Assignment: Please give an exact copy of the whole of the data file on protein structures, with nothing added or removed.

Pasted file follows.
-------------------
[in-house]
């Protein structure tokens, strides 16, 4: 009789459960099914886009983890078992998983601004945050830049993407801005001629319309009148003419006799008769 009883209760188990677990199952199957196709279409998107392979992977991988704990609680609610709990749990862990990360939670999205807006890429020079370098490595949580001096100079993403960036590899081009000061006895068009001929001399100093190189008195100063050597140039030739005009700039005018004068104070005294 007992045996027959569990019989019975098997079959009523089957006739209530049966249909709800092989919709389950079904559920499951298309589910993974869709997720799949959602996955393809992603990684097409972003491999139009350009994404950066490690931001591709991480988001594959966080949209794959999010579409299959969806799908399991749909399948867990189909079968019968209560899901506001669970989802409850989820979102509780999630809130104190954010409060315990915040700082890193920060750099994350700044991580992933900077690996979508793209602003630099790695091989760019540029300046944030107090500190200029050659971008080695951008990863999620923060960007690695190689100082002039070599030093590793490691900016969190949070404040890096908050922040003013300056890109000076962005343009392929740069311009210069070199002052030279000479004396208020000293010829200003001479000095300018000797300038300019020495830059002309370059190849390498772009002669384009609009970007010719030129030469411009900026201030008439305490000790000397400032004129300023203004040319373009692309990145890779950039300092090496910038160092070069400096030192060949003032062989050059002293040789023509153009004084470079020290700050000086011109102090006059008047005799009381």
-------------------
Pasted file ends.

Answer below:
[in-house]
């Protein structure tokens, strides 16, 4: 009789459960099914886009983890078992998983601004945050830049993407801005001629319309009148003419006799008769 009883209760188990677990199952199957196709279409998107392979992977991988704990609680609610709990749990862990990360939670999205807006890429020079370098490595949580001096100079993403960036590899081009000061006895068009001929001399100093190189008195100063050597140039030739005009700039005018004068104070005294 007992045996027959569990019989019975098997079959009523089957006739209530049966249909709800092989919709389950079904559920499951298309589910993974869709997720799949959602996955393809992603990684097409972003491999139009350009994404950066490690931001591709991480988001594959966080949209794959999010579409299959969806799908399991749909399948867990189909079968019968209560899901506001669970989802409850989820979102509780999630809130104190954010409060315990915040700082890193920060750099994350700044991580992933900077690996979508793209602003630099790695091989760019540029300046944030107090500190200029050659971008080695951008990863999620923060960007690695190689100082002039070599030093590793490691900016969190949070404040890096908050922040003013300056890109000076962005343009392929740069311009210069070199002052030279000479004396208020000293010829200003001479000095300018000797300038300019020495830059002309370059190849390498772009002669384009609009970007010719030129030469411009900026201030008439305490000790000397400032004129300023203004040319373009692309990145890779950039300092090496910038160092070069400096030192060949003032062989050059002293040789023509153009004084470079020290700050000086011109102090006059008047005799009381």